While the fourth quarter is often the busiest one for regulatory filings and fulfilling other compliance obligations, hedge fund managers should ensure that their compliance programs finish the year on a strong note and that key compliance processes are not neglected. This second installment of the Hedge Fund Law Report’s quarterly compliance update, authored by Danielle Joseph and Anne Wallace, director and analyst, respectively, at ACA Compliance Group, highlights certain notable regulatory filings fund managers need to address in the fourth quarter of 2017. In addition to the filing obligations discussed herein, this article examines recent actions by the SEC relating to virtual currency and electronic communications, along with their potential impact on advisers’ compliance programs. For other recent commentary from the SEC, see “SEC Chair Clayton Details Eight Guiding Principles for Enforcement and Agency Strategies for Their Implementation” (Aug. 10, 2017); and “SEC Chair’s Budget Testimony Emphasizes Strong Agency Focus on Oversight and Enforcement in Trump Era” (Jul. 13, 2017). For additional insights from Joseph, see our two-part series “ACA Compliance Report Facilitates Benchmarking of Private Fund Manager Compliance Practices”: Part One (Oct. 3, 2013); and Part Two (Oct. 11, 2013).

Seward & Kissel Study Examines Key Terms in Seed Deals: Structuring the Seeder’s Interest, Key Person Covenants and Lock-Ups (Part One of Two)

With overall launches of new hedge funds trending downward in 2016 due to the challenges these managers face in trying to raise capital, seeding activity was even weaker in 2016, when compared to 2015. This was one of the findings of a recent Seward & Kissel (S&K) study that analyzed key terms in seed-deal transactions, using data gleaned from seed deals executed in 2016 where S&K represented one of the parties in the seeding transaction. This two-part series analyzes key observations from the study and S&K’s findings with respect to the evolution of seed-deal terms. This first installment reviews the current seeding environment and discusses the results from the study concerning the following seed-deal provisions: prevalence of equity shares versus revenue shares; key-person covenants; and lock-ups. The second installment will explore the study’s findings with respect to additional seed-deal terms, including participation, capacity, most favored nation and consent rights; transparency terms; and the pros and cons of buyout rights for managers. The series also includes insights from Gary Anderson, partner at S&K and lead author of the study. For more from S&K on seeding, see “Seward & Kissel Private Funds Forum Analyzes Trends in Hedge Fund Seeding Arrangements and Fee Structures (Part One of Two)” (Jul. 23, 2015).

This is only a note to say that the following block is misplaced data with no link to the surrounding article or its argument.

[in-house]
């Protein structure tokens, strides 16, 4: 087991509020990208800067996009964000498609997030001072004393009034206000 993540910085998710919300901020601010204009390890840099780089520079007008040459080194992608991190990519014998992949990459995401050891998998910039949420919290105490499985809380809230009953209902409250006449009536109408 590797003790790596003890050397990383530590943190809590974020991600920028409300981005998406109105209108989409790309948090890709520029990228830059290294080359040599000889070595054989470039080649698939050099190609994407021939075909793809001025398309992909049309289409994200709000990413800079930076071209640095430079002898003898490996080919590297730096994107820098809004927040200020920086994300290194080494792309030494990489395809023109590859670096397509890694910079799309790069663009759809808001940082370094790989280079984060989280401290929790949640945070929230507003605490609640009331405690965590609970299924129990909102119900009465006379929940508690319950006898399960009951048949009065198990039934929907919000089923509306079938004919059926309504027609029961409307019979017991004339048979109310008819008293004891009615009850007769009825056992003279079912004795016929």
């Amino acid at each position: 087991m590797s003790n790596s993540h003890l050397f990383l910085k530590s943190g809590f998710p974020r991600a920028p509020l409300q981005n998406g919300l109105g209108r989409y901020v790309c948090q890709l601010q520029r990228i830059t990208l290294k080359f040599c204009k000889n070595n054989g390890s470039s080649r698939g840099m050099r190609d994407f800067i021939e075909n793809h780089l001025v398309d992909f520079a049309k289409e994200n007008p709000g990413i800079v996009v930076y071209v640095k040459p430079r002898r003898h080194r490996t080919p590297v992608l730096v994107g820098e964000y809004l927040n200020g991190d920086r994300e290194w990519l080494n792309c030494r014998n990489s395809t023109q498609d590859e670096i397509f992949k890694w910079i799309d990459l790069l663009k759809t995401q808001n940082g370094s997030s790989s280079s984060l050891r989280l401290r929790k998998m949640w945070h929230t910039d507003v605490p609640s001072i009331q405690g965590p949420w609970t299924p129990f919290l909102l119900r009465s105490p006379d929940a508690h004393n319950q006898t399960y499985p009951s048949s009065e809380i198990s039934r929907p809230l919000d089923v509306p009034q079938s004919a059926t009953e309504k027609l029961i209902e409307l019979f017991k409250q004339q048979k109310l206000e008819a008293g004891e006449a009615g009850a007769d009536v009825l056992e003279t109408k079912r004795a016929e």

Two Recent Settlements Demonstrate CFTC’s Continued Focus on Spoofing

Preventing and responding to market manipulation is one of the primary mandates of the SEC and CFTC, the latter of which recently entered into settlement orders with a bank and a day trader, alleging in each case that the respondents had engaged in spoofing – a manipulative practice by which a trader enters multiple orders for a given commodity or futures contract with no intention of executing them in order to move the price of that contract in a desired direction. This article analyzes the terms of the settlement orders, which were issued around the same time as the decision by the U.S. Court of Appeals for the Seventh Circuit in U.S. v. Coscia, which upheld the constitutionality of the anti-spoofing provision of the Commodity Exchange Act. See “Decision by U.S. Court of Appeals Sets Precedent for Emboldened Stance Toward Spoofing” (Sep. 7, 2017). For more on spoofing, see “WilmerHale Attorneys Detail 2016 CFTC Enforcement Actions and Potential Priorities Under Trump Administration” (Feb. 16, 2017); “Managing the Machine: How Hedge Fund Managers Can Examine and Document Their Automated Trading Strategies (Part One of Two)” (Jan. 7, 2016); and “E.U. Market Abuse Scenarios Hedge Fund Managers Must Consider” (Dec. 17, 2015).